good info about opoid testing, regarding being dropped as a patient...

Discussion in 'Fibromyalgia Main Forum' started by sweetbeatlvr, Oct 31, 2008.

  1. sweetbeatlvr

    sweetbeatlvr New Member

    hi everyone. i found an interesting article online about opiate testing, and thought i'd pass it on.


    Lab testing of pain sufferers has become widespread because doctors have been forced into the role of drug diversion investigators. Surprisingly, when a doctor is prosecuted, the presence of a testing program is not taken as an indication that the doctor attempted to limit diversion; instead the details are nitpicked by ignoramuses, intent on demonstrating that the testing program was only "window dressing", intended to disguise the doctor's drug dealing behind a veneer of medical practice.

    Interpretation of test results, while it would seem to be straightforward, is actually anything but, and failure to do so competently often results in disaster for the legitimate patients who get tossed out. If not executed perfectly, the presence of a drug-testing program assists prosecuting attorneys in convicting the doctor they have targeted.

    Interpreting Laboratory Results
    Every result returning from the laboratory should be reviewed with skepticism regarding its accuracy, and each value should be interpreted in the context of the patient's entire clinical picture. Any lab value departing from the expected should receive scrutiny, with consideration of all of the possible pharmacological, metabolic, and laboratory variables that could have influenced the test.

    Quantitative variation
    Simply put, a lab value can be too low or too high. The key approach to sorting out this sort of thing is repetition of the test, with as much control over the circumstances as possible.

    Due to human and machine error, laboratories will produce a range of values, when repeatedly running exactly the same test. If a value looks too low or too high, the test should be repeated. Because of individual variation in absorbtion and metabolism of opioids it is impossible to know what a patient's blood level of a particular medication should be, without repeated testing. Levels are more meaningful when the patient is observed taking a dose of medication, usually about 1 hour prior to having his blood drawn.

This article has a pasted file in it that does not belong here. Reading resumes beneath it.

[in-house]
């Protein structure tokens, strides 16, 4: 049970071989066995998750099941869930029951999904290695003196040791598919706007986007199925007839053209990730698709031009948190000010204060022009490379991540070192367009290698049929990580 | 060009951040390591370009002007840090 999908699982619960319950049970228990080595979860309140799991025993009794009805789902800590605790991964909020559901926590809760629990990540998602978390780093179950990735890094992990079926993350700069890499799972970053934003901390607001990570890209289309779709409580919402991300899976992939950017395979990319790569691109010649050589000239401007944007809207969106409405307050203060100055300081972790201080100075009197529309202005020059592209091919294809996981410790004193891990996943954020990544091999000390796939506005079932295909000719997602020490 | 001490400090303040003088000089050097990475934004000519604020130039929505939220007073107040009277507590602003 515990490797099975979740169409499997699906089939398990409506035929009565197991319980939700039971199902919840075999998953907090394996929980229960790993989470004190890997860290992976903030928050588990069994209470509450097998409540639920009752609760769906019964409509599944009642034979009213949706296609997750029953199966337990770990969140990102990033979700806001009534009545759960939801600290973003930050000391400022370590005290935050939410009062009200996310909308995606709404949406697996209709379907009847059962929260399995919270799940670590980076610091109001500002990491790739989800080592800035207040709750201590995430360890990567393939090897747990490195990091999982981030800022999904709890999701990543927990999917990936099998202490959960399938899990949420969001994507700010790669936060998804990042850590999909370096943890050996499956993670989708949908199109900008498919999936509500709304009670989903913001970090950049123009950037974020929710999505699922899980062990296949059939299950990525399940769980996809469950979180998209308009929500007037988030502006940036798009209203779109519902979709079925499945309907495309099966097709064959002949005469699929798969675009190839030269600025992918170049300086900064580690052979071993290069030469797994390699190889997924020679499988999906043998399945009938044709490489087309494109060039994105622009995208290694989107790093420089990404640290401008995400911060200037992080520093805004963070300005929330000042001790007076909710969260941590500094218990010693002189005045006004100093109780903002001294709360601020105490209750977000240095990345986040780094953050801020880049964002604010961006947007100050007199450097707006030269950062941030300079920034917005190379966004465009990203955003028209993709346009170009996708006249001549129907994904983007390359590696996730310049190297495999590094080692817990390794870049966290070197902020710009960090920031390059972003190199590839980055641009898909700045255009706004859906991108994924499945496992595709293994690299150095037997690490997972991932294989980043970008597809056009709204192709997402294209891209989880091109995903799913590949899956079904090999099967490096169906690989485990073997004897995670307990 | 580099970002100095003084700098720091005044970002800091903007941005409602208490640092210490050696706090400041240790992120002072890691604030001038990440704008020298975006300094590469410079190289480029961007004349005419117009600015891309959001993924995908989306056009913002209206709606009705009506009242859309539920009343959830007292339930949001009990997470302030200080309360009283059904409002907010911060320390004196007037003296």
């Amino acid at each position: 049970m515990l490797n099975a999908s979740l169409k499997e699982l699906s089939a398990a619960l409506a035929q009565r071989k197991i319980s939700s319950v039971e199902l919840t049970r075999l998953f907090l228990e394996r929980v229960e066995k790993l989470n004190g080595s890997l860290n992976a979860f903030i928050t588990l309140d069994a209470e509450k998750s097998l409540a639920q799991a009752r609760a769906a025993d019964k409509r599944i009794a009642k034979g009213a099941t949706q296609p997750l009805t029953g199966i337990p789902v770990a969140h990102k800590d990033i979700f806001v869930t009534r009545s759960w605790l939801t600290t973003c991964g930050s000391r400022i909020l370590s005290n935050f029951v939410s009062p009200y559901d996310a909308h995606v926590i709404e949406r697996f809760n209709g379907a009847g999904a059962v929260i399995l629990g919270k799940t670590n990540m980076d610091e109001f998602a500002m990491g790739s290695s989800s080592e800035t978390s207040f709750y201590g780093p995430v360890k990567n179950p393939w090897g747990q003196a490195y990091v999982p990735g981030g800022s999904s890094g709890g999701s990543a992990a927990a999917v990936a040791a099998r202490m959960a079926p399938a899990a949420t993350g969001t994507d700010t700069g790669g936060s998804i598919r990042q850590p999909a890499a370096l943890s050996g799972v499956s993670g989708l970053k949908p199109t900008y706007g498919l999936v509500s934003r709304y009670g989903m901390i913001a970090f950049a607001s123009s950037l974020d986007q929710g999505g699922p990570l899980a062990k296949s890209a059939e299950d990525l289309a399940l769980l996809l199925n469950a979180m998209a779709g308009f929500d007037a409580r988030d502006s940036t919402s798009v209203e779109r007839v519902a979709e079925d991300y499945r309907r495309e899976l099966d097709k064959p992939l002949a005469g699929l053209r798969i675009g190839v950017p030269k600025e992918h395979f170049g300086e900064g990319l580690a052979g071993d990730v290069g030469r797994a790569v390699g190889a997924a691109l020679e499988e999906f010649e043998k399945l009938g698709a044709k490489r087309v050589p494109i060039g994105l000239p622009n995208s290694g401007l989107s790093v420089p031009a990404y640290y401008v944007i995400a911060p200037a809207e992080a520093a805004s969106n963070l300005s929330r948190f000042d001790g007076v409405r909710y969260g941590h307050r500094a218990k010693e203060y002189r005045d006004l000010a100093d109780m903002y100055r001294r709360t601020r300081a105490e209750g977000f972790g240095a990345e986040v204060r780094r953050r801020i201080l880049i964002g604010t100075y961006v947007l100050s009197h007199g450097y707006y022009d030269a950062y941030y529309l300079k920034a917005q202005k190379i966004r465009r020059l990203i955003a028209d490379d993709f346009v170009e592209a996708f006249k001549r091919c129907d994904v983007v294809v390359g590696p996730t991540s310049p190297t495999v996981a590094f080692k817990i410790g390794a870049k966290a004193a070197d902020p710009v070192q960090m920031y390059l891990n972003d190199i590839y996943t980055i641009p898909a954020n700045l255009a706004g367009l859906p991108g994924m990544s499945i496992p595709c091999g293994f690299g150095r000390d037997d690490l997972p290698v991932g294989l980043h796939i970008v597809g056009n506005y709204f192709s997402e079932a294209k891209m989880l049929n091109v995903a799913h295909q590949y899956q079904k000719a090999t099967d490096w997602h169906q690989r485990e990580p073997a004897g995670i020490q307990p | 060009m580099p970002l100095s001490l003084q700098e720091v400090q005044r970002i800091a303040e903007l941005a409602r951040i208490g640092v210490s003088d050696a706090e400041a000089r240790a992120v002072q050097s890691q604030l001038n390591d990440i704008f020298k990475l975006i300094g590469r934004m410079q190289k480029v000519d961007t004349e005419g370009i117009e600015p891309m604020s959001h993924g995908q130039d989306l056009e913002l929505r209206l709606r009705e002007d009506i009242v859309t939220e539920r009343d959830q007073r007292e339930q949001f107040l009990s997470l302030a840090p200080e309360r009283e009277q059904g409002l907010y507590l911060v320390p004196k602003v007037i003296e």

False negative and false positives
    In addition to being too high or too low, lab results can also be completely wrong. Urine testing for opiates is the situation in which this most commonly occurs in pain management. The test is fairly sensitive for opiates such as morphine, codeine, and heroin, but is not specifically designed to pick up the synthetic opioids, such as hydrocodone, oxycodone, and meperidine. The situation is further complicated by the fact that some of these substances are metabolized by some individuals into opiates that the urine screen does pick up. Other patients using synthetic opioids will consistently test negative for urine opiates.

    Many legitimate pain patients have been unfairly excluded from pain treatment because of a false negative on a urine drug screen for opiates. This situation also carries the risk of being used as evidence in a courtroom, that the doctor who continued to prescribe opioids to a patient after a negative urine opioid screen result returned, was knowingly contributing to drug diversion, by supplying a patient who wasn't taking his medication. This is not speculation; it is actually happening in courtrooms around the country.

    The only way to defuse the above accusation is by ordering blood opioid levels every time a urine drug screen is ordered.

    Certain opioids are not active in the form they are taken, and must be converted within the body to substances that effectively treat pain. Codeine and hydrocodone are the most notable examples. Codeine is converted primarily to morphine, and hydrocodone is converted to hydromorphone. Not every patient has the enzymes required to perform these metabolic conversions, and this has implications for what substances will be discovered upon testing.

    Metabolic Conversion
    A patient taking codeine can be expected to have both morphine and hydrocodone in his urine and blood, as a result of these conversions. As a consequence if an unexpected substance appears on testing, it is necessary to consider the metabolic pathways that may have produced it, prior to accusing the patient of stepping outside of the therapeutic relationship, and imposing sanctions against him.

    The body converts carisoprodol (Soma) to meprobamate. This is important to know, because carisoprodol is a common and effective neuromodulator, used in the treatment of chronic pain.

    The presence of any substance, other than what the doctor prescribed, or the absence of any substance he did prescribe, must be fully explained in the medical chart. Otherwise, this apparent failure will be offered in the courtroom as proof of drug diversion, which the treating physician criminally ignored. This sort of thing bolsters the prosecutor's contention that the doctor was nothing but a "drug dealer in a white coat".

    Urine Opioid Levels

    Urine opioid levels are almost worthless, because opioids tend to be concentrated in the urine. High urine opioid levels say more about the duration of treatment and concentration of the urine than they do about the dose of medication taken. They can produce confusing results, and in most cases, should not be ordered.